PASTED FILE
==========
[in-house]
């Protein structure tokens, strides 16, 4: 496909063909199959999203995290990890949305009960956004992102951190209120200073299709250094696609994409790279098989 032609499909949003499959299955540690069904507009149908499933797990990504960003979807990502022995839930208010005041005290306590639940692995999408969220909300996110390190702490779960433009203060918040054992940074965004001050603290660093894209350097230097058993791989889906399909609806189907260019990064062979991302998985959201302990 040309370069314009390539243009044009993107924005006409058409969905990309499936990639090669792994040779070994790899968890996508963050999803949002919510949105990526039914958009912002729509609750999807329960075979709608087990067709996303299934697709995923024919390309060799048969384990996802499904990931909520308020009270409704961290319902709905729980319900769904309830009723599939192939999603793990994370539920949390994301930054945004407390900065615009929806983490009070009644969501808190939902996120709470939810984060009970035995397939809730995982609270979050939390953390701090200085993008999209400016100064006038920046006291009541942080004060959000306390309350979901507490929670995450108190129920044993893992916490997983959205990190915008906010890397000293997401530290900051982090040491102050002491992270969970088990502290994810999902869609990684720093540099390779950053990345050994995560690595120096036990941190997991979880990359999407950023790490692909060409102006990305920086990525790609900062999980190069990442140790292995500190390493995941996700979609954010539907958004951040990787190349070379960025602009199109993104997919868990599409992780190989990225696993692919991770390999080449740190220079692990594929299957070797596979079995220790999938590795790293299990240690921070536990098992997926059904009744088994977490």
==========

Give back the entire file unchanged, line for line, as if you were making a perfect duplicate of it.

[in-house]
């Protein structure tokens, strides 16, 4: 496909063909199959999203995290990890949305009960956004992102951190209120200073299709250094696609994409790279098989 032609499909949003499959299955540690069904507009149908499933797990990504960003979807990502022995839930208010005041005290306590639940692995999408969220909300996110390190702490779960433009203060918040054992940074965004001050603290660093894209350097230097058993791989889906399909609806189907260019990064062979991302998985959201302990 040309370069314009390539243009044009993107924005006409058409969905990309499936990639090669792994040779070994790899968890996508963050999803949002919510949105990526039914958009912002729509609750999807329960075979709608087990067709996303299934697709995923024919390309060799048969384990996802499904990931909520308020009270409704961290319902709905729980319900769904309830009723599939192939999603793990994370539920949390994301930054945004407390900065615009929806983490009070009644969501808190939902996120709470939810984060009970035995397939809730995982609270979050939390953390701090200085993008999209400016100064006038920046006291009541942080004060959000306390309350979901507490929670995450108190129920044993893992916490997983959205990190915008906010890397000293997401530290900051982090040491102050002491992270969970088990502290994810999902869609990684720093540099390779950053990345050994995560690595120096036990941190997991979880990359999407950023790490692909060409102006990305920086990525790609900062999980190069990442140790292995500190390493995941996700979609954010539907958004951040990787190349070379960025602009199109993104997919868990599409992780190989990225696993692919991770390999080449740190220079692990594929299957070797596979079995220790999938590795790293299990240690921070536990098992997926059904009744088994977490």